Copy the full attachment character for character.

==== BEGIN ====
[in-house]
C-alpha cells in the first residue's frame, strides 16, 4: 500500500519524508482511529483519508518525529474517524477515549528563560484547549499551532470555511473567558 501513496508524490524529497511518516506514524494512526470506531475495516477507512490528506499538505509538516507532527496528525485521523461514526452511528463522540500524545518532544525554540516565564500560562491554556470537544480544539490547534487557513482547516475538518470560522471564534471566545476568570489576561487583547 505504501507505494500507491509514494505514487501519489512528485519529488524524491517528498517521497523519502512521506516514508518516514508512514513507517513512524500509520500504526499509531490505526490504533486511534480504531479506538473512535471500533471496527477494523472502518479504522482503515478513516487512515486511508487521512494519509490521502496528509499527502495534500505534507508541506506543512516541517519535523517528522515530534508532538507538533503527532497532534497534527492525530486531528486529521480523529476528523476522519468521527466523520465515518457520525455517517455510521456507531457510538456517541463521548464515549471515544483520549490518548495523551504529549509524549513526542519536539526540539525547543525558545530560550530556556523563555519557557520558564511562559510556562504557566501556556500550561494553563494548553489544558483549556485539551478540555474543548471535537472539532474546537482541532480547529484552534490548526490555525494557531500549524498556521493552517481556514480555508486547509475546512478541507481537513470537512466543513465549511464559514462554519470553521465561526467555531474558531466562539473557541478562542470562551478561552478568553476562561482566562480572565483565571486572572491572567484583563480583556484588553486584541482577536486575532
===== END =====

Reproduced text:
[in-house]
C-alpha cells in the first residue's frame, strides 16, 4: 500500500519524508482511529483519508518525529474517524477515549528563560484547549499551532470555511473567558 501513496508524490524529497511518516506514524494512526470506531475495516477507512490528506499538505509538516507532527496528525485521523461514526452511528463522540500524545518532544525554540516565564500560562491554556470537544480544539490547534487557513482547516475538518470560522471564534471566545476568570489576561487583547 505504501507505494500507491509514494505514487501519489512528485519529488524524491517528498517521497523519502512521506516514508518516514508512514513507517513512524500509520500504526499509531490505526490504533486511534480504531479506538473512535471500533471496527477494523472502518479504522482503515478513516487512515486511508487521512494519509490521502496528509499527502495534500505534507508541506506543512516541517519535523517528522515530534508532538507538533503527532497532534497534527492525530486531528486529521480523529476528523476522519468521527466523520465515518457520525455517517455510521456507531457510538456517541463521548464515549471515544483520549490518548495523551504529549509524549513526542519536539526540539525547543525558545530560550530556556523563555519557557520558564511562559510556562504557566501556556500550561494553563494548553489544558483549556485539551478540555474543548471535537472539532474546537482541532480547529484552534490548526490555525494557531500549524498556521493552517481556514480555508486547509475546512478541507481537513470537512466543513465549511464559514462554519470553521465561526467555531474558531466562539473557541478562542470562551478561552478568553476562561482566562480572565483565571486572572491572567484583563480583556484588553486584541482577536486575532